Is it possible to contract out of the entitlement of a commercial agent to compensation or indemnity under the Commercial Agents Regulations? The standard answer is no.
Indeed, the Regulations state that the principal and the agent may not derogate from the relevant provisions of the Regulations to the detriment of the agent before the agency contract expires. A similar provision is found in the EU Agents Directive.
But what if the agency contract contains an onerous obligation on the agent (for example, a performance requirement to achieve a minimum sales target) and the contract also provides that non-fulfilment by the agent of the obligation will entitle the principal to terminate the agency contract?
On the face of it, the onerous obligation may appear unreasonable. On the other hand, freedom of contract is an important principle of English law.
As mentioned above, whilst the Regulations do prohibit principal and agent from derogating from the entitlement of the agent to compensation or indemnity before the agency contract expires, they also state that the Regulations do not affect the application of any law which provides for an immediate termination of the agency contract because of the failure of the agent to carry out all or part of his obligations under the contract.
The Regulations go on to provide that compensation or indemnity shall not be payable to the agent where the principal has terminated the agency contract because of default by the agent which would justify immediate termination of the agency contract.
So, does non-fulfilment by the agent of an onerous obligation allow the principal to avoid a compensation or indemnity payment?
Can it be?
A literal interpretation of the provisions contained in the Regulations would result in the answer: yes – if the agent fails to fulfil an onerous contractual obligation, the principal can terminate the agency contract and avoid payment of compensation or indemnity.
On this basis, the principal could be expected to ensure that the terms of all new agency contracts entered into by the principal entitle the principal to impose onerous performance requirements on the agent. This would be because:
fulfilment by the agent of such onerous requirements would only benefit the principal; and
non-fulfilment by the agent would enable the principal to walk away from the compensation or indemnity liability.
A case of heads, the principal wins and tails, the principal is not doing too badly!
Not so fast
It is not the case under English law that all contractual breaches are equal. Instead, the language of the Regulations which provides for immediate termination of the agency contract because of the failure of the agent to carry out his obligations is aimed at the concept of repudiatory breach.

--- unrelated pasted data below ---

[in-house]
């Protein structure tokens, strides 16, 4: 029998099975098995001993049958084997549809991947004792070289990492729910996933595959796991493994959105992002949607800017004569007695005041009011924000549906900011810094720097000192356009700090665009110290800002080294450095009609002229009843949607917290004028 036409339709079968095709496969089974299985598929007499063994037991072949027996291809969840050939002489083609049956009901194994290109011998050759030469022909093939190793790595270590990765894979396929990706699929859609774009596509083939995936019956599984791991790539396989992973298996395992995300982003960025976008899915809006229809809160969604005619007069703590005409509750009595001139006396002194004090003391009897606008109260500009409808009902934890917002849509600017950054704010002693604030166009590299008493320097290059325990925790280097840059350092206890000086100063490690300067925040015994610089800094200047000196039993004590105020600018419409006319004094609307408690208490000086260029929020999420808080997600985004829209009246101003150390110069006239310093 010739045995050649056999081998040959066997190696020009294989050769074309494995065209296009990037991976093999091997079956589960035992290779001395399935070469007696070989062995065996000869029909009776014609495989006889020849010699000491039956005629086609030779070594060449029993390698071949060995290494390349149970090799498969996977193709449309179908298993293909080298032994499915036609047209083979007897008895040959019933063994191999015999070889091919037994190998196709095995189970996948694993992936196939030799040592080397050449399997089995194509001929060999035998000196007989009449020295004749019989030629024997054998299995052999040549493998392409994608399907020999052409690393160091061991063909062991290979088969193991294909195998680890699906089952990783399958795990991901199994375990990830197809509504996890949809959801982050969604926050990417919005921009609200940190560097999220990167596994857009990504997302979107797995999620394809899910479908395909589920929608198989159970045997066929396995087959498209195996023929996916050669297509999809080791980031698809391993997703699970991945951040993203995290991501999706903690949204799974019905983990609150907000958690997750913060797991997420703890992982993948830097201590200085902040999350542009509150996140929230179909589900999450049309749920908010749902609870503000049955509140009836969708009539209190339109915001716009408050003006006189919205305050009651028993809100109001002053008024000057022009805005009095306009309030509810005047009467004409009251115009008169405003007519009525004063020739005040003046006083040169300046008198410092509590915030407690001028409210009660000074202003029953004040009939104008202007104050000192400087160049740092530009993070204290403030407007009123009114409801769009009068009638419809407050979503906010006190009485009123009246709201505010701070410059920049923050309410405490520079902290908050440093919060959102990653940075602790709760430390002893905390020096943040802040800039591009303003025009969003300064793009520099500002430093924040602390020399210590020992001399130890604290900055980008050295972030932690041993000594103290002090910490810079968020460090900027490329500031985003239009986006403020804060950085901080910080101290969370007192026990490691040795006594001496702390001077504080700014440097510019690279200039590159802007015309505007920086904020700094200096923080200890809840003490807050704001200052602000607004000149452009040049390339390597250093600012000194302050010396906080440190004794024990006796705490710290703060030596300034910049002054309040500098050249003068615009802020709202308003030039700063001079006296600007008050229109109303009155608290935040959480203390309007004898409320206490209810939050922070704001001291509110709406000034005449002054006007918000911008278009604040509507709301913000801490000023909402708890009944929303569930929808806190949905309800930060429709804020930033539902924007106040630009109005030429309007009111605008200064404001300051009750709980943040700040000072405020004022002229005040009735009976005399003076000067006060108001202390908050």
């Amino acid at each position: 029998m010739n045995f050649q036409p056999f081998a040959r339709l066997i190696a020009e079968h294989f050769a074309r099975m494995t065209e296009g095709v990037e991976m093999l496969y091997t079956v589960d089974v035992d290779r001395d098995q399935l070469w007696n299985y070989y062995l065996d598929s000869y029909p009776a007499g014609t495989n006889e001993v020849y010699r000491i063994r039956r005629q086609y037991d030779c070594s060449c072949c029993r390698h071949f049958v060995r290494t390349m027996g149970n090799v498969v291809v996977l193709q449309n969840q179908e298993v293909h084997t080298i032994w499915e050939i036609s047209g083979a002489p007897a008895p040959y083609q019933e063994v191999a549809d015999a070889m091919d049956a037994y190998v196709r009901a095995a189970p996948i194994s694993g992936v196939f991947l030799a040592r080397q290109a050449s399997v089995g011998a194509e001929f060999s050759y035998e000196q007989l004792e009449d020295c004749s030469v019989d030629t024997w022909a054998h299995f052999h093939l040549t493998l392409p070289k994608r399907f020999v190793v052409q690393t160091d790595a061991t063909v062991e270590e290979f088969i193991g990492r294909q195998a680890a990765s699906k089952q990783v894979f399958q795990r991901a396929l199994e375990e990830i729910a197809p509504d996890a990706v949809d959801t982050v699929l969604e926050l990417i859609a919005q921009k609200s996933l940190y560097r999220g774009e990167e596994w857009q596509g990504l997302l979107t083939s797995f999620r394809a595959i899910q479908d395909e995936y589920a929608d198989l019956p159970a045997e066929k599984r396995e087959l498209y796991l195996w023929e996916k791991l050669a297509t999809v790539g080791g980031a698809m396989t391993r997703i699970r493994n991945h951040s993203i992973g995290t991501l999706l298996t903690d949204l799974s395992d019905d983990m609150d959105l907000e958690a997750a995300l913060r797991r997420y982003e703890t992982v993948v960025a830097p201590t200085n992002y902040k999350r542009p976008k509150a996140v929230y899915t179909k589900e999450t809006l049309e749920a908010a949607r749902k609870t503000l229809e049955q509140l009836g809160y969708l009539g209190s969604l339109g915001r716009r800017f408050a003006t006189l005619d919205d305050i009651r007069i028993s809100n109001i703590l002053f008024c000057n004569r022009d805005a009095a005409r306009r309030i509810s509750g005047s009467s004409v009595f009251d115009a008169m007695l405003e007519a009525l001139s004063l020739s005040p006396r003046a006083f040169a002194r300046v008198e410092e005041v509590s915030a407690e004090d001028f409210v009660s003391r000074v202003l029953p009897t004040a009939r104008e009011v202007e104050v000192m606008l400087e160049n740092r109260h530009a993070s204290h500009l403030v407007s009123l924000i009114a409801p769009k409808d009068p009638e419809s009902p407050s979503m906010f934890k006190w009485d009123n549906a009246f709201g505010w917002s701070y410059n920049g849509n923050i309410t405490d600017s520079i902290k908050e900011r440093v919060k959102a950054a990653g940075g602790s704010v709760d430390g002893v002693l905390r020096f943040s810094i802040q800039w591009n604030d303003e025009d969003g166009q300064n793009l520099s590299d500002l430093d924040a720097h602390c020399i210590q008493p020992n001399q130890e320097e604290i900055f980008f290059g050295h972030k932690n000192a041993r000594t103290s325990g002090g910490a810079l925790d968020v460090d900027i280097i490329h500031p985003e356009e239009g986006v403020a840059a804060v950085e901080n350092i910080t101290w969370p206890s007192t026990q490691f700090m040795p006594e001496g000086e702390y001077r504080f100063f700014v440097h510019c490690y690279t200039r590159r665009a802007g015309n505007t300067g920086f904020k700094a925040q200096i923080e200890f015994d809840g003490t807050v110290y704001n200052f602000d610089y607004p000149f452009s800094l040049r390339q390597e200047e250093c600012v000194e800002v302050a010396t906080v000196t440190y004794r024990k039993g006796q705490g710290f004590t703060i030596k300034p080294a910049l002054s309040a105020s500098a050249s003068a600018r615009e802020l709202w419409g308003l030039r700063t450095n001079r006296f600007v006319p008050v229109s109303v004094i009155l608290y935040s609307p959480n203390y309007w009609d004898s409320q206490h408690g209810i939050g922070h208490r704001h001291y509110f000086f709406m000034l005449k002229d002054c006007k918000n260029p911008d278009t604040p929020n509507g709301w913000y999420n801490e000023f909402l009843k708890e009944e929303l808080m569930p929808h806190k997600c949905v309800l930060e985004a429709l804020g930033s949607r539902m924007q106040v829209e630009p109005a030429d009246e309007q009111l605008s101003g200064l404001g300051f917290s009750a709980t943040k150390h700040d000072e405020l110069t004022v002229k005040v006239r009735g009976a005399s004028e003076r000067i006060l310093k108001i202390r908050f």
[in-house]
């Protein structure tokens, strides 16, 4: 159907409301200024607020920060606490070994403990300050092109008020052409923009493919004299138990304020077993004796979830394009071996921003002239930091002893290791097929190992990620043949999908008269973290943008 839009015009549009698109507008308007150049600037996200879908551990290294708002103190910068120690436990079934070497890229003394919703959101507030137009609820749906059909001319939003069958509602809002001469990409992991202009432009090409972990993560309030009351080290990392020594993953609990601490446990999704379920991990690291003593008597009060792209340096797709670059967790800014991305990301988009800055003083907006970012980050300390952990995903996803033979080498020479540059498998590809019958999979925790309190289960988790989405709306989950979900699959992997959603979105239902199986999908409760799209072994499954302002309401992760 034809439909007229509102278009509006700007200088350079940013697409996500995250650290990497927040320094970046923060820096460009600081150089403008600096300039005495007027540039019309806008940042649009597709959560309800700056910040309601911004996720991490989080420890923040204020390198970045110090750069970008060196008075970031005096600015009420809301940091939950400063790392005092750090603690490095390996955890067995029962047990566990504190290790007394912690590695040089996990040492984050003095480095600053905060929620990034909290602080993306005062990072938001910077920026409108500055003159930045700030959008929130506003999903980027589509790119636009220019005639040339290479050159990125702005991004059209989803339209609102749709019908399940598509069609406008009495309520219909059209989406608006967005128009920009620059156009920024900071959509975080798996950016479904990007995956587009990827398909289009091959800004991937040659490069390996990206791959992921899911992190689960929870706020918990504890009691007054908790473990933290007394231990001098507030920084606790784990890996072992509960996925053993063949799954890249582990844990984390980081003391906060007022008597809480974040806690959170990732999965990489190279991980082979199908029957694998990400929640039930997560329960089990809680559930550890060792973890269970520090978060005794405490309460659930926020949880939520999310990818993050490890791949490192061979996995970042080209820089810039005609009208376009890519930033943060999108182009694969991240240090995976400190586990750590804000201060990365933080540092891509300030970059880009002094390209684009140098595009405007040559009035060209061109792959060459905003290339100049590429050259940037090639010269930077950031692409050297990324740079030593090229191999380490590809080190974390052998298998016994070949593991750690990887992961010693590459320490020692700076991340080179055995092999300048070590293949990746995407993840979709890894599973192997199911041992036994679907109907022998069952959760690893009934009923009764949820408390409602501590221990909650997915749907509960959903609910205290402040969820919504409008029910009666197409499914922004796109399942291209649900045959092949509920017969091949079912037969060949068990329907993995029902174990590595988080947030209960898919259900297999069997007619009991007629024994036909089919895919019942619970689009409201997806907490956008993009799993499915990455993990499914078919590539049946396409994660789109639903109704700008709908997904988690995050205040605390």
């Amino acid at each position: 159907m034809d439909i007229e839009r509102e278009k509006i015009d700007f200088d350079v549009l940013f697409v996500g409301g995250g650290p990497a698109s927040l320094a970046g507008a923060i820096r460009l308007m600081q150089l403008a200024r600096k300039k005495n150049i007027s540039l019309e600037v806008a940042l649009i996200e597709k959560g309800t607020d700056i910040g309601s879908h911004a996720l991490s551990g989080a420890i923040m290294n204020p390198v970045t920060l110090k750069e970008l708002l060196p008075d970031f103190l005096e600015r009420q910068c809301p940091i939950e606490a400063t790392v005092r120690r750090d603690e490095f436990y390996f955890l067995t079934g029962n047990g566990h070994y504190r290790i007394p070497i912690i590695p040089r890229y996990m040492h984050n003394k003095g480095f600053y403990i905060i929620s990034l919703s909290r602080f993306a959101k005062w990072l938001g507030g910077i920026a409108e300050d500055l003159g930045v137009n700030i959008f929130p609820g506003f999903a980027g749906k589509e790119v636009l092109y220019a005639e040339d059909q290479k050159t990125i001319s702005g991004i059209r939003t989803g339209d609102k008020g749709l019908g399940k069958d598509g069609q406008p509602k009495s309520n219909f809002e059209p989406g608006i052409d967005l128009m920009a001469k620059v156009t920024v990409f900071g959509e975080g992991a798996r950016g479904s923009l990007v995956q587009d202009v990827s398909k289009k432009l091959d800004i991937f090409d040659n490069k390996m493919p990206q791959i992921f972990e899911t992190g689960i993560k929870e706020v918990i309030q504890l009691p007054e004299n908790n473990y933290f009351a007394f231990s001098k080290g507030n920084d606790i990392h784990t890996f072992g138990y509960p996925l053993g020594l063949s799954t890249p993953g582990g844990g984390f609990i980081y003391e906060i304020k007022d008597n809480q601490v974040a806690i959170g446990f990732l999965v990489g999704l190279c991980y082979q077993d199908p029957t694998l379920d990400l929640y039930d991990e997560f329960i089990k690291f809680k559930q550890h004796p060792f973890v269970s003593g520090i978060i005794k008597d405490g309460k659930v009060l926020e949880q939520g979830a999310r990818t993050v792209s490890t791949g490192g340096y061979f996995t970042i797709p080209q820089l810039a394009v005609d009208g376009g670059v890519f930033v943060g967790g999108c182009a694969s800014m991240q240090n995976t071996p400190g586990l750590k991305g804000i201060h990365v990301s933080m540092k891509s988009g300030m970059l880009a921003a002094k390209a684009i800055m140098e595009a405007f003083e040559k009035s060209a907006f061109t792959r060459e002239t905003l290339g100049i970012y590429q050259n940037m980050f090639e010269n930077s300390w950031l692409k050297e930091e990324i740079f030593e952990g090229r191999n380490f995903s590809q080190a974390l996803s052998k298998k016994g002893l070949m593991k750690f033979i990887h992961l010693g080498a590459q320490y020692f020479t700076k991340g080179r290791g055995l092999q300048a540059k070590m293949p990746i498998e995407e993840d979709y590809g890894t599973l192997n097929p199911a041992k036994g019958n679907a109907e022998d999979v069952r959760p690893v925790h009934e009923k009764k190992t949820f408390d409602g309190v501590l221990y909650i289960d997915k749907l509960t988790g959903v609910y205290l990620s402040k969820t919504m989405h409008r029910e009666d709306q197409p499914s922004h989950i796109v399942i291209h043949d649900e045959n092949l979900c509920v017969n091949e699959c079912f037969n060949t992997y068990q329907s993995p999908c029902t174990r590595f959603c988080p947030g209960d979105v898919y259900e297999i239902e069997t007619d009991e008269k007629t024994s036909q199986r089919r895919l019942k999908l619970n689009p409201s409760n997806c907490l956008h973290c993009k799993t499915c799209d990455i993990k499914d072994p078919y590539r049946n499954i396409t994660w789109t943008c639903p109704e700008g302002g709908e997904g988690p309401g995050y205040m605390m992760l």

A repudiatory breach is a breach by one party which is so serious that the innocent party can decide whether to terminate the contract immediately or affirm (carry on) the contract and claim damages.
This was confirmed some years ago in a case where the judge tested the ability of the principal to rely on the non-fulfilment by the agent of an onerous obligation in the agency contract by reversing the proposition. It was his view that if it were to be the case that the principal could rely on non-fulfilment of any contractual obligation by the agent then this would entitle the principal to evade the obvious intent and purpose of the Regulations, namely, to provide protection to commercial agents.
So where does this leave us?
Despite – or possibly, because – of the above view, there have been no reported judgments of what amounts to non-fulfilment by an agent of a performance requirement, such as achieving a minimum sales target.
If the issue should arise as to whether a principal can rely on the non-fulfilment by the agent of a performance requirement, the test if very likely to be:
Was the agent’s failure to perform so serious irrespective of the particular performance requirement?
In borderline cases, the parameters of the particular performance requirement in the agency contract may well be taken into account in determining 1 above.
It therefore follows that there will be situations where performance by the agent is so poor that there can be little doubt of the repudiatory breach by the agent.
In contrast, there will be other situations where performance by the agent is such that whilst the performance requirement has not been met, it will be a “brave” principal which seeks to claim repudiatory breach.
And between the two – uncertainty as to whether non-fulfilment of a performance requirement does or does not amount to a repudiatory breach entitling the principal to walk away and avoid payment of compensation or indemnity.
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